The first chapter of Diane Moczar’s book, Ten Dates Every Catholic Should Know, concerns the Edict of Milan, which legalized Christianity throughout the Roman Empire in A.D. 313.
The reign of Constantine followed hard upon the heels of the worst persecution Roman Christians had suffered, under the rule of Diocletian. Diocletian’s persecution had begun in A.D. 303, and for ten years had been vigorously prosecuted throughout the entire empire.
Moczar describes this persecution: “All Roman men, women and children were summoned to sacrifice to the gods of Rome or die. Unlike some earlier persecutions that were localized in one or another of the provinces of the empire, this one was enforced everywhere.” p. 3
The situation of the Christian in the Roman empire from the time of Nero in the first century until the reign of Constantine in the fourth century was one fraught with peril. In many ways, we seem to be descending into like times. See if you can recognize any emerging modern similarities with the following situation:
“..times of peace could change change into nightmares from one day to the next. Sometimes all it took was a few indignant idol-makers blaming Christians for a decline in business, or charges from actors furious that Christians were staying away from the obscenity and cruelty of the theaters. A riot could easily start, especially in cities crowded with idlers looking for diversion, and Christians would be the victims. A Christian could also be denounced by his neighbors: maybe he refused their dinner invitations so he would not have to give the customary libation to their household gods, or he kept his children home from the pagan schools. As St. Justin Martyr put it, ‘The world suffers nothing from Christians but hates them because they reject its pleasures.'” p. 4
Into such a state of seeming hopelessness entered Constantine, just one pretender, and not the most likely one, to the the throne of the West upon the death of Diocletian. Constantine’s main rival for the throne was his brother-in-law, Maxentius. The armies of these two leaders met at the Battle of the Milvian Bridge in 312, where Constantine’s army was outnumbered more than 2 to 1.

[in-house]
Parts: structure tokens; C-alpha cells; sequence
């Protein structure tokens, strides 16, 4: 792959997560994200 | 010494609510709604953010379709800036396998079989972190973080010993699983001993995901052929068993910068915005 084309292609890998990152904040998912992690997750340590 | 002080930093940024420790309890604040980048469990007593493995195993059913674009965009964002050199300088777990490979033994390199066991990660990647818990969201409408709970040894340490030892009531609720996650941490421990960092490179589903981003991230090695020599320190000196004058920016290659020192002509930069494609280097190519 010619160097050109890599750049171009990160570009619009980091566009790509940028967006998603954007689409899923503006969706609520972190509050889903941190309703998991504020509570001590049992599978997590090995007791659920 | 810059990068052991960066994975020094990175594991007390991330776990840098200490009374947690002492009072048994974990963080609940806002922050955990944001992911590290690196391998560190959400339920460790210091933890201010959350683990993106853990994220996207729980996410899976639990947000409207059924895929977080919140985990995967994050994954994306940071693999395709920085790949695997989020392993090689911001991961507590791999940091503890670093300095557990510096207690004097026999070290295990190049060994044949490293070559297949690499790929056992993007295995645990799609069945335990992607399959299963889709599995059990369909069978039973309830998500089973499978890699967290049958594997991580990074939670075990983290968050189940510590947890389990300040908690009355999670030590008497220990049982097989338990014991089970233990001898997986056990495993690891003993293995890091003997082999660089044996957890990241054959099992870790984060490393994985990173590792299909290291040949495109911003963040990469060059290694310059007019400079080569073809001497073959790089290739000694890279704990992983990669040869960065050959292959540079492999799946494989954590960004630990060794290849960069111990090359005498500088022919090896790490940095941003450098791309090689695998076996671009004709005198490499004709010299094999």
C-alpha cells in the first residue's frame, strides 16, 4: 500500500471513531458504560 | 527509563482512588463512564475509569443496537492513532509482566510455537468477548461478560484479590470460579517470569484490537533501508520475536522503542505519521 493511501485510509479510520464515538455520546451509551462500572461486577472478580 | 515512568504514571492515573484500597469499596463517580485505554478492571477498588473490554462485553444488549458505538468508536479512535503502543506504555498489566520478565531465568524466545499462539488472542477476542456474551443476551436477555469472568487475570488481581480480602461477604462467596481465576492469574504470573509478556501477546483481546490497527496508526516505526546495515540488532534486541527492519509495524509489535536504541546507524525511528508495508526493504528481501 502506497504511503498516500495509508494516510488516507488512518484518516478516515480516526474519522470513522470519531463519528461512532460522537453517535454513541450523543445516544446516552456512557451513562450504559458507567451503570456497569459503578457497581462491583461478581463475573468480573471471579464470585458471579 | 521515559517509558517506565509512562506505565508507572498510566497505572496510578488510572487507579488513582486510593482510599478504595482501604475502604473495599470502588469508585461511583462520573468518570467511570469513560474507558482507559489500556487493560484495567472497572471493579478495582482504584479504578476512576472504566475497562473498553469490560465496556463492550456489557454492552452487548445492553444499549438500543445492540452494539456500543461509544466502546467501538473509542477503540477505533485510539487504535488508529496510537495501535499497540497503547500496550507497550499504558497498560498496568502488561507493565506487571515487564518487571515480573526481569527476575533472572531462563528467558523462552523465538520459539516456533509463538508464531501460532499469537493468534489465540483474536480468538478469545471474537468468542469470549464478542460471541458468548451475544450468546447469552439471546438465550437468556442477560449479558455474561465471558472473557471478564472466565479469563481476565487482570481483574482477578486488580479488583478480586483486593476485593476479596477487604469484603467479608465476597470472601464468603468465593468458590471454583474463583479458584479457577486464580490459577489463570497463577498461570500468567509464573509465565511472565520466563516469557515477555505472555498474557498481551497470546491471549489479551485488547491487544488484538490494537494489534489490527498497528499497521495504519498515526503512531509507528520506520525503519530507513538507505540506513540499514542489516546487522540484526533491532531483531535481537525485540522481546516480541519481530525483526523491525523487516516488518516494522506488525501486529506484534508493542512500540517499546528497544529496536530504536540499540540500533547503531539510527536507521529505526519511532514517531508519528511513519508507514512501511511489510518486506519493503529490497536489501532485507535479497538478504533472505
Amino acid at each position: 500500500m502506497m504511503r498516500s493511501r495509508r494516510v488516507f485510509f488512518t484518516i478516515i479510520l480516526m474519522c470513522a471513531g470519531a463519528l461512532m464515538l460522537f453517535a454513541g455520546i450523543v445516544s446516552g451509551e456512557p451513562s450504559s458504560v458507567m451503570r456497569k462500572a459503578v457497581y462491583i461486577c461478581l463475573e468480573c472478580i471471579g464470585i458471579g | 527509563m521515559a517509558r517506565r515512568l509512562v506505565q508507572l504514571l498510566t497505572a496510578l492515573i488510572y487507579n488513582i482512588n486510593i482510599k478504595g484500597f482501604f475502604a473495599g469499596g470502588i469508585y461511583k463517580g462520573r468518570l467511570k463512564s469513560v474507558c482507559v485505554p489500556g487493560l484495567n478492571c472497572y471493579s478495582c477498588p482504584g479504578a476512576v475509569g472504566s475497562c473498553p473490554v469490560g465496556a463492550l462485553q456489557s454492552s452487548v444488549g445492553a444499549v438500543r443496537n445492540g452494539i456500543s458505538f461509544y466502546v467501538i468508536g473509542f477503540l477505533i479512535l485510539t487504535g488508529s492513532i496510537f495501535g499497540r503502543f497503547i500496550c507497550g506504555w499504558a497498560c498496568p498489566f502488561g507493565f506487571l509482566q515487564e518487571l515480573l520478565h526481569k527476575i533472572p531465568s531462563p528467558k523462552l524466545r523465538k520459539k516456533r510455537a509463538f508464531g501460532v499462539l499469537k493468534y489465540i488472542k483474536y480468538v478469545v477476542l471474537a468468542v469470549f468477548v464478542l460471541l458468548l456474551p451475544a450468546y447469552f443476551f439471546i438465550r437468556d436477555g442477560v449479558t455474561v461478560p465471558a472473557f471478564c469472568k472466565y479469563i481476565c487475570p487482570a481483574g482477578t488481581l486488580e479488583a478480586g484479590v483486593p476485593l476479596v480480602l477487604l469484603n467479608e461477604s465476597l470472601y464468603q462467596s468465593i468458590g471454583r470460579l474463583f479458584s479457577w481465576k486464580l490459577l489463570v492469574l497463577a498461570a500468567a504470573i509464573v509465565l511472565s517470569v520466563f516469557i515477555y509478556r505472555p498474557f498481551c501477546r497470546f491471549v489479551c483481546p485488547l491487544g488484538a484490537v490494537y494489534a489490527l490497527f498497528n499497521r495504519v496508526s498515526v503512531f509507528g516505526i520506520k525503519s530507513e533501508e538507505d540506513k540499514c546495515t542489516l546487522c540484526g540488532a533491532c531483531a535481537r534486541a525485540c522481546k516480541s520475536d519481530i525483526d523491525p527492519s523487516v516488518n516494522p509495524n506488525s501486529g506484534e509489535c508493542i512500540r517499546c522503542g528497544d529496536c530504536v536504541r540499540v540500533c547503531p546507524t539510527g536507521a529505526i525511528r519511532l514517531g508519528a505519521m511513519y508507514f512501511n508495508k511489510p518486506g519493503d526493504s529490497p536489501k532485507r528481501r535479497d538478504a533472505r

Before the battle, Constantine experienced a supernatural vision, in which he saw (depending on the account) a cross, or a chi-rho symbol, in the sky and the Latin words for “in this sign, conquer.” Eusebius reports that Constantine himself said Christ appeared to him and told him to make this sign his battle standard, as a pledge of victory. He did so, and his force of about 40,000 routed Maxentius‘ force of about 100,000. During the battle, Maxentius himself was drowned.
The next year, Constantine met with the Eastern Emperor, Licinius, in Milan and issued the famous Edict, finally legalizing Christianity, and ending the prospect of wholesale persecution within the Empire. No doubt he was influenced by his mother, St. Helena, because at the time of the Edict he was not yet Christian himself.
But, as Moczar highlights, the God of history intervened in an unexpected way to end a persecution of His Church, a persecution with the full weight of the decadent Roman Empire behind it. A persecution that looked final. “As it turned out, the Edict of Milan was to be the great charter of liberation for the Catholic Church: one of those stunning divine surprises that punctuate Catholic history.” p. 10. This Edict allowed freedom for the Church and set the stage for one of the most important ecumenical councils in history, the Council of Nicea in 325. Also, St. Helena was able to journey to the Holy Land and rescue or preserve many of the most important relics and holy sites of Our Lord’s ministry, passion and resurrection.
A further unforeseen event affecting Church history occurred when Constantine decided to move the capital of the Empire to the new city he founded, Constantinople, or New Rome, in modern day Turkey. The Popes were thus allowed to act with greater independence due in part to their physical distance from the Emperors.
Moczar’s next date covers the decline of the Empire, the Hun invasion, and the response of Pope St. Leo the Great.
Dr. Moczar’s book can be obtained here: http://www.amazon.com/Dates-Every-Catholic-Should-Know/dp/1933184159